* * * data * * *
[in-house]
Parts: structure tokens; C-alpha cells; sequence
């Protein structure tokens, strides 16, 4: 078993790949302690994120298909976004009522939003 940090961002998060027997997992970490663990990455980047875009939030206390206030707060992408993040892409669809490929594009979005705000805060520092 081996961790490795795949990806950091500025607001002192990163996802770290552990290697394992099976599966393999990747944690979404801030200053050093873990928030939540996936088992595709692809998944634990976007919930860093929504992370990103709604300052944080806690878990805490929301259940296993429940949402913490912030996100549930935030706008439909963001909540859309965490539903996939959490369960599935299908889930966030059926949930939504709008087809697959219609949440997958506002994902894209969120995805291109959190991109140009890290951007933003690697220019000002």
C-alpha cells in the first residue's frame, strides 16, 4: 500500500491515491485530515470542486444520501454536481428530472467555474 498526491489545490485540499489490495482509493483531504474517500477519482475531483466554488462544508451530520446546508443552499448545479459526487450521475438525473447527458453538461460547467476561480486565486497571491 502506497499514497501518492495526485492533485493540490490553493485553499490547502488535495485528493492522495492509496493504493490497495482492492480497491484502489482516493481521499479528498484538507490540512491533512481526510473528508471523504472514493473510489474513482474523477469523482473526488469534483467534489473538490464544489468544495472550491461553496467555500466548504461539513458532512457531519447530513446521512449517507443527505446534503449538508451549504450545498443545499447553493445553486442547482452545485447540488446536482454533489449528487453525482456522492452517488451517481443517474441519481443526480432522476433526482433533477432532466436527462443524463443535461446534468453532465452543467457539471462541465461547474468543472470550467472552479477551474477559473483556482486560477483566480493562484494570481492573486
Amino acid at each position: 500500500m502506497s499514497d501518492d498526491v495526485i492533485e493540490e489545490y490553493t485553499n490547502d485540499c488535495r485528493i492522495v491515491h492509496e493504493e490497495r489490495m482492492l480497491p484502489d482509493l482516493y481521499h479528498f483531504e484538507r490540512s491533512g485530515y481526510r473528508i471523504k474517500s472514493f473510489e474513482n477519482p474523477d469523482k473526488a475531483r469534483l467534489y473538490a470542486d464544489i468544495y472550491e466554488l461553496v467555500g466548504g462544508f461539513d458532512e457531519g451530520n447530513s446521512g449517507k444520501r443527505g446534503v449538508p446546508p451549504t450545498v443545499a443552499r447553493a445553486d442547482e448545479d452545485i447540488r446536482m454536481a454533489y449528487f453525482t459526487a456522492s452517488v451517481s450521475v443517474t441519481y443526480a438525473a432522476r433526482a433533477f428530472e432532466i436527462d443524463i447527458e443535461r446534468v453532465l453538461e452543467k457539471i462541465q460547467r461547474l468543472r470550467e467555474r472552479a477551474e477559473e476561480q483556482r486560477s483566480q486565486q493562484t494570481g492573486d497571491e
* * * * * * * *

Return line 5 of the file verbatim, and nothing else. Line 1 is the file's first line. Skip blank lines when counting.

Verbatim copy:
Amino acid at each position: 500500500m502506497s499514497d501518492d498526491v495526485i492533485e493540490e489545490y490553493t485553499n490547502d485540499c488535495r485528493i492522495v491515491h492509496e493504493e490497495r489490495m482492492l480497491p484502489d482509493l482516493y481521499h479528498f483531504e484538507r490540512s491533512g485530515y481526510r473528508i471523504k474517500s472514493f473510489e474513482n477519482p474523477d469523482k473526488a475531483r469534483l467534489y473538490a470542486d464544489i468544495y472550491e466554488l461553496v467555500g466548504g462544508f461539513d458532512e457531519g451530520n447530513s446521512g449517507k444520501r443527505g446534503v449538508p446546508p451549504t450545498v443545499a443552499r447553493a445553486d442547482e448545479d452545485i447540488r446536482m454536481a454533489y449528487f453525482t459526487a456522492s452517488v451517481s450521475v443517474t441519481y443526480a438525473a432522476r433526482a433533477f428530472e432532466i436527462d443524463i447527458e443535461r446534468v453532465l453538461e452543467k457539471i462541465q460547467r461547474l468543472r470550467e467555474r472552479a477551474e477559473e476561480q483556482r486560477s483566480q486565486q493562484t494570481g492573486d497571491e